ICFs are one of the fastest growing methods of residential and light commercial construction in the United States. Barely on the radarscope in the early 1990’s, ICFs now command an estimated 5.3% of the above-grade residential market as of 2005. Yet many builders, contractors, distributors and designers are still not sure how to effectively market ICFs to their customers. In this article, we’ll take a look at some of the ways to maximize your advertising, media relations and partnering opportunities.
Advertising vs. Media Relations
Any well coordinated marketing campaign should include elements of both advertising and media relations. What’s the difference? Advertising is simply paying to get your message on the air or in print at a specific time and place. With advertising, you control the content, but for a price.
When advertising, you need to carefully consider if you are reaching your desired audience, whether or not you have enough frequency in your ads, and how to pick your key message. Much of this is common sense, but it’s easy to go astray. If you’re a small builder operating in a local area, it doesn’t make much sense to advertise in national or regional publications. If you’re marketing to high-end consumers, advertise in high-end local publications, classical or all-news radio stations, on home design TV shows (with local ads only, which is possible even with “national” home improvement shows).
Media Relations is planned and regular contact with local media to increase their understanding of concrete homebuilding. With media relations, you get the value of third party credibility. It’s not difficult to build a relationship with your local media outlets.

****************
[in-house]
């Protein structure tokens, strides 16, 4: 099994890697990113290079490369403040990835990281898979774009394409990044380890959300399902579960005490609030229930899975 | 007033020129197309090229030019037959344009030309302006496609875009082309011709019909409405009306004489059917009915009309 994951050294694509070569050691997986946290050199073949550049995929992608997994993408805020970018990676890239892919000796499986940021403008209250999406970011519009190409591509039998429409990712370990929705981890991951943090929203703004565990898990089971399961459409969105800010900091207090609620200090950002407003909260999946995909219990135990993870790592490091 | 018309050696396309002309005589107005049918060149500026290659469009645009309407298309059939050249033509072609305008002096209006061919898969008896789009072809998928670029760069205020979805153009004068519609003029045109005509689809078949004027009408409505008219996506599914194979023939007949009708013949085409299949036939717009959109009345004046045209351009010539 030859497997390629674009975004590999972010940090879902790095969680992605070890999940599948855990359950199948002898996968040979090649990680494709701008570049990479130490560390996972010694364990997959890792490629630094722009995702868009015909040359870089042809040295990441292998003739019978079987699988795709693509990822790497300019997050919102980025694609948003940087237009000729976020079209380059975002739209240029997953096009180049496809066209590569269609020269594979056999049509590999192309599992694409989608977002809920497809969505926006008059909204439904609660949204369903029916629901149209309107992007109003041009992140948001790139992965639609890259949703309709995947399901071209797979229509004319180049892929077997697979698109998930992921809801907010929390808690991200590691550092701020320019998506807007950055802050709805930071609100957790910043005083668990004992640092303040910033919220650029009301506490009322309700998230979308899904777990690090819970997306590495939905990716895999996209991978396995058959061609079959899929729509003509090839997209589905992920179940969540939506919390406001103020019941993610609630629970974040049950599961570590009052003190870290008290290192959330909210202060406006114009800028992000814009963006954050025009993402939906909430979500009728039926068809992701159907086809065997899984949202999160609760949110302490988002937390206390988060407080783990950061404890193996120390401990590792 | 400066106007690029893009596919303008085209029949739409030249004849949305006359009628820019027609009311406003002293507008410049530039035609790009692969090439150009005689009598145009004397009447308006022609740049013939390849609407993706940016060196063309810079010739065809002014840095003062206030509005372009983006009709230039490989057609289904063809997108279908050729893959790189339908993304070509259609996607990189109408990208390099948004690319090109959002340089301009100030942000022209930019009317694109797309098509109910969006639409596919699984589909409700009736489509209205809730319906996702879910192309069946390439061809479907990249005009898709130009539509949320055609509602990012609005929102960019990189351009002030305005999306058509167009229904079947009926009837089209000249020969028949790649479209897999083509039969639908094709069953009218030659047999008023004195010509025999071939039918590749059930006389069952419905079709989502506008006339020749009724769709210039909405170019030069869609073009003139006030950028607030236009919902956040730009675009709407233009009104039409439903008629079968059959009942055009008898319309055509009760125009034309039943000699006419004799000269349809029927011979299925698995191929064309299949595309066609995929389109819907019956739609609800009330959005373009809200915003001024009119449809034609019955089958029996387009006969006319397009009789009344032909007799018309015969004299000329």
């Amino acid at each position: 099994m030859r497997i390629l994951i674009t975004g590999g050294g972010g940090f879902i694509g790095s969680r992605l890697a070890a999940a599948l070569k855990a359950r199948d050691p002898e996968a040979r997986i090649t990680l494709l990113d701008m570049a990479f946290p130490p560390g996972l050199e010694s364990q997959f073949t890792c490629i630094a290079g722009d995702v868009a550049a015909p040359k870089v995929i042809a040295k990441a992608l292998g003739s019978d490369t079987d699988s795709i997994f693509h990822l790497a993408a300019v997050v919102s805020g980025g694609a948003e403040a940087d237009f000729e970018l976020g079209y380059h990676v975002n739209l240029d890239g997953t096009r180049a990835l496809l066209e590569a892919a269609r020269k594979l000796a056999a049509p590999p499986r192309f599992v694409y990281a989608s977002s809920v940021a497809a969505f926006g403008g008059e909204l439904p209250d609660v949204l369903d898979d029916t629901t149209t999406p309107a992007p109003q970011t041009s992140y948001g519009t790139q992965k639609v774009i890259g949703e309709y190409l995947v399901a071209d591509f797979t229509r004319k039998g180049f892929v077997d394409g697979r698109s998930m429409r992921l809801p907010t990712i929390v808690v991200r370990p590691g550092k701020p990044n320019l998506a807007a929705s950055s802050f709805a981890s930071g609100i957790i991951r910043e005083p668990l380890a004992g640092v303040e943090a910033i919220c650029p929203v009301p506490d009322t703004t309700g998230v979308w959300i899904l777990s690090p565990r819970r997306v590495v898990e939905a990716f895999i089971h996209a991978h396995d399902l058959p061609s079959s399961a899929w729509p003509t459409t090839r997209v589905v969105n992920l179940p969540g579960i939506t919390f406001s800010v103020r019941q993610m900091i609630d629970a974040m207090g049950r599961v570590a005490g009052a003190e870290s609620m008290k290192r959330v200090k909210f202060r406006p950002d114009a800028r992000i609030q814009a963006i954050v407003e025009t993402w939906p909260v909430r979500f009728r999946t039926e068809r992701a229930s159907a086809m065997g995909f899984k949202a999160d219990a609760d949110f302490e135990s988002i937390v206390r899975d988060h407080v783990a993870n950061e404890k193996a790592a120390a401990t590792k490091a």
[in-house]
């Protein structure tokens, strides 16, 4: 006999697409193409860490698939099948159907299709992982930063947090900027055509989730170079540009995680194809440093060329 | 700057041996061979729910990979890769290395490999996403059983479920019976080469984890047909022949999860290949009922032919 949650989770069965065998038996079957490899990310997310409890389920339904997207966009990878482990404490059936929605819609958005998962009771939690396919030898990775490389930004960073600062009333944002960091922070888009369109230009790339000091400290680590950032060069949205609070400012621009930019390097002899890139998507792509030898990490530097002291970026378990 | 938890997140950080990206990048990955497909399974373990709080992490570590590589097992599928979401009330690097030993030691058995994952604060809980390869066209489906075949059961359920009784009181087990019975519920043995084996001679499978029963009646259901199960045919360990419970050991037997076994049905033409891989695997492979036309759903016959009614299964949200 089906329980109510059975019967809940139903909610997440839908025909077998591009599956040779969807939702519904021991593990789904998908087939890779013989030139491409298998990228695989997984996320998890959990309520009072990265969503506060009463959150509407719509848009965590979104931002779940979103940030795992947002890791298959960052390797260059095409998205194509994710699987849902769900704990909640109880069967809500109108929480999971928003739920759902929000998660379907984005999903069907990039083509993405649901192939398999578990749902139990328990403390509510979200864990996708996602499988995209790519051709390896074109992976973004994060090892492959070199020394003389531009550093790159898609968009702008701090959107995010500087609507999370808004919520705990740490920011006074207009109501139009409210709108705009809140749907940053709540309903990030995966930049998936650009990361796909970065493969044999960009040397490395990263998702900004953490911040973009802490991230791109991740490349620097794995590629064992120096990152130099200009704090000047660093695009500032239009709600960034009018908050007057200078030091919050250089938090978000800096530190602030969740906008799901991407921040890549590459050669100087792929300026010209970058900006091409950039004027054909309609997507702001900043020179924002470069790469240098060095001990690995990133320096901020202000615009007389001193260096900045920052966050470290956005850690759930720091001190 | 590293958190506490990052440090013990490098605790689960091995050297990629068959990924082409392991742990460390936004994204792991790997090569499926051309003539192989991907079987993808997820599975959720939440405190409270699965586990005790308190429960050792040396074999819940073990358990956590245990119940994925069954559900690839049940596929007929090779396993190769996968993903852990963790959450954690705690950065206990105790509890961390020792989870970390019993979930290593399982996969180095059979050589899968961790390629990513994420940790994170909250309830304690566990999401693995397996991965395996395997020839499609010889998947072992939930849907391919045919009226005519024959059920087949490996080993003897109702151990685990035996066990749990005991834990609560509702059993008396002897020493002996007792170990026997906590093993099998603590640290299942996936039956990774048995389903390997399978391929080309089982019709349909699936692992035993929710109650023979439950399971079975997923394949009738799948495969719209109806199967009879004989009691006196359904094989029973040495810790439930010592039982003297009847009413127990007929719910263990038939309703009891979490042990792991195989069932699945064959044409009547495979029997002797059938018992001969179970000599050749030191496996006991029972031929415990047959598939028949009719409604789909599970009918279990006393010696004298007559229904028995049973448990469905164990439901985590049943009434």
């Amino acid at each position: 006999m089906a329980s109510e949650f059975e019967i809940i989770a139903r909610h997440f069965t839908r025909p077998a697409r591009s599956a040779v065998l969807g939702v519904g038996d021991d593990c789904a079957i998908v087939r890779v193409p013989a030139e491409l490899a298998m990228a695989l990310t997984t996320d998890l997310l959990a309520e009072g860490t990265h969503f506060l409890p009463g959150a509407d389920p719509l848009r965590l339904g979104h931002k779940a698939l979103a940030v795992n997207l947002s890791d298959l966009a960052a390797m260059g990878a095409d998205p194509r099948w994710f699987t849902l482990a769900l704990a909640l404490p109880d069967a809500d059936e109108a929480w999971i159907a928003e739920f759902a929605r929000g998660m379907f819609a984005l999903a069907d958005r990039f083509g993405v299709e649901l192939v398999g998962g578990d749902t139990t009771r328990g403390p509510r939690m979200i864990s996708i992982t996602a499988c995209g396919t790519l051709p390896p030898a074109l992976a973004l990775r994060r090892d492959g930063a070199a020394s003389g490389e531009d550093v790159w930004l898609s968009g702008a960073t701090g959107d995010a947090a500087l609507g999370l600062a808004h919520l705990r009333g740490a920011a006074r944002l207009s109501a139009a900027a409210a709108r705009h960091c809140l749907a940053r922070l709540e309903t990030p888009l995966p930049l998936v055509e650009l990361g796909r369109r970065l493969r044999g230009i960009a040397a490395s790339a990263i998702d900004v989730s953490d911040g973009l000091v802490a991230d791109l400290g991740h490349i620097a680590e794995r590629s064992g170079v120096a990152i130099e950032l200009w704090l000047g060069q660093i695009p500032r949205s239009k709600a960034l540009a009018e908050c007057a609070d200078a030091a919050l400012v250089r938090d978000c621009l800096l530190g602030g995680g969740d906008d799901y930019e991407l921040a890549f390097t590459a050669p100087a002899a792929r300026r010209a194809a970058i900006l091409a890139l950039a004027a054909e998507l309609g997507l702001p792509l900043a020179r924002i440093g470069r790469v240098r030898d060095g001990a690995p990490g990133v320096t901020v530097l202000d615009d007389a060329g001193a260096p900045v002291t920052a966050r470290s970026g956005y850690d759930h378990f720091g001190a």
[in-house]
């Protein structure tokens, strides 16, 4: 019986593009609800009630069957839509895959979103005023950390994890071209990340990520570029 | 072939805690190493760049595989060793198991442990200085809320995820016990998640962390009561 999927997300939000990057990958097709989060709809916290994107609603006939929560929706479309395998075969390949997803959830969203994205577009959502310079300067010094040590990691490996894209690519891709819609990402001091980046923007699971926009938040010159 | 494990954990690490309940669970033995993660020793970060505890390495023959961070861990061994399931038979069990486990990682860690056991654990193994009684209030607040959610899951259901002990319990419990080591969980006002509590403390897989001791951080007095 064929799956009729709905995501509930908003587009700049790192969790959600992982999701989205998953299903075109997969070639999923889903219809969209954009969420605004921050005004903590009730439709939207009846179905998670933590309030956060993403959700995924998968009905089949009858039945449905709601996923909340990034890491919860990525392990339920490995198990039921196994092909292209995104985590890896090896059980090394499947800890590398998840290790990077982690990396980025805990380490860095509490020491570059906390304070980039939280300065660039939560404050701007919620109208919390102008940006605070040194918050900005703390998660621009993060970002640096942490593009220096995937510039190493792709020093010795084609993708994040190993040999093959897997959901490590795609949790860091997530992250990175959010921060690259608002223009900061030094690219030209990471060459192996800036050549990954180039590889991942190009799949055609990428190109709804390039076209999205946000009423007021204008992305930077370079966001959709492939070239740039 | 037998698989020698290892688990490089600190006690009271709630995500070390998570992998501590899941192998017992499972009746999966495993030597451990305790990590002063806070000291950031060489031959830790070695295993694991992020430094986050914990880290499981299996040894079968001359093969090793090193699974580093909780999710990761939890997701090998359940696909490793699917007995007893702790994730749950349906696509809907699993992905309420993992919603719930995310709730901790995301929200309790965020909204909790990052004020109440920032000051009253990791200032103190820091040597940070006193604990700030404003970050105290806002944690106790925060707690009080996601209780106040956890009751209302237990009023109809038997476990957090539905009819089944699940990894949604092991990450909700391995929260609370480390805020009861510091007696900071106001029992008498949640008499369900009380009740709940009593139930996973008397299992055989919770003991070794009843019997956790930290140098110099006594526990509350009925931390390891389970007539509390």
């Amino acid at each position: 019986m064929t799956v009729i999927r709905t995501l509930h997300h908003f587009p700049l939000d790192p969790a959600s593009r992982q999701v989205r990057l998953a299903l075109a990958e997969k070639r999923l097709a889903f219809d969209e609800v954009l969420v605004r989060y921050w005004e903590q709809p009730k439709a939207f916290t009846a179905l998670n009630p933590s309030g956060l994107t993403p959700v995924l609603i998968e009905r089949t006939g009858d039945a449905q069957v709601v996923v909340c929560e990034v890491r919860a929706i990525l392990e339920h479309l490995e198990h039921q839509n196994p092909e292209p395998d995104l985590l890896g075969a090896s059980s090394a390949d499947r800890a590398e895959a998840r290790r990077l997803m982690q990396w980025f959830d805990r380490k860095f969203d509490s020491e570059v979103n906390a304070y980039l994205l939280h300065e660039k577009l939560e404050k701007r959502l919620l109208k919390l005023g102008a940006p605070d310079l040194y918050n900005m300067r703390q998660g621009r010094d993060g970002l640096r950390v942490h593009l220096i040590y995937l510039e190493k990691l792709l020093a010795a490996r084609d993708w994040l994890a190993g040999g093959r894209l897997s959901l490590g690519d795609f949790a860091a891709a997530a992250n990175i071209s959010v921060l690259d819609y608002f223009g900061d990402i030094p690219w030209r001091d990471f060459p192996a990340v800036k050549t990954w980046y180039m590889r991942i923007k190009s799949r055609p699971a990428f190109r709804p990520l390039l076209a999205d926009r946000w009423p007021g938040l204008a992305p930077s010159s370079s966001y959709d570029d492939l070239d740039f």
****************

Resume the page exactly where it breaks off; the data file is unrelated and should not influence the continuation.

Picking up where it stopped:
You should introduce yourself to your local real estate and/or business editors before you have a specific project or event to promote. Let them know who you are and what you represent. Ask questions – in what format do they like to receive press releases or media alerts? What are their minimum requirements for photography? What kind of deadlines do they typically work under? Put them on your mailing list, invite them to your events, and be prepared if they actually show up. Have press kits with brochures, good quality photography and other information on hand at your jobsites, trade show booths and seminars. PCA has a Guide to Media Relations with some excellent information on how to find and work with your local media outlets, write press releases and media alerts, put together press kits and pick a main message.
One important note: having spelling and grammatical errors in a press release, or supplying poor quality photography is a sure way to alienate editors and news directors. Please invest in a decent camera and some training or hire a professional photographer. Also, have multiple people proofread any written materials that you send to the media.
Whether you’re doing advertising or media relations, make sure that your message is clear. In other words, focus on just a couple of ICF benefits that are most applicable to your area. Naturally, if you’re in a hurricane or tornado-prone area, then disaster-resistance is probably your biggest selling point. Energy efficiency, particularly in regions with drastic climate changes from season to season is a major plus for ICFs in most markets. If you’re building in an urban environment, or near an airport then the noise mitigating characteristics of ICFs may be the biggest benefit. For multiple family dwellings or hotels, the fire resistance of a concrete wall system increases in importance. Don’t forget that ICFs are being increasingly viewed as a “green” building product due to their energy efficiency and longevity.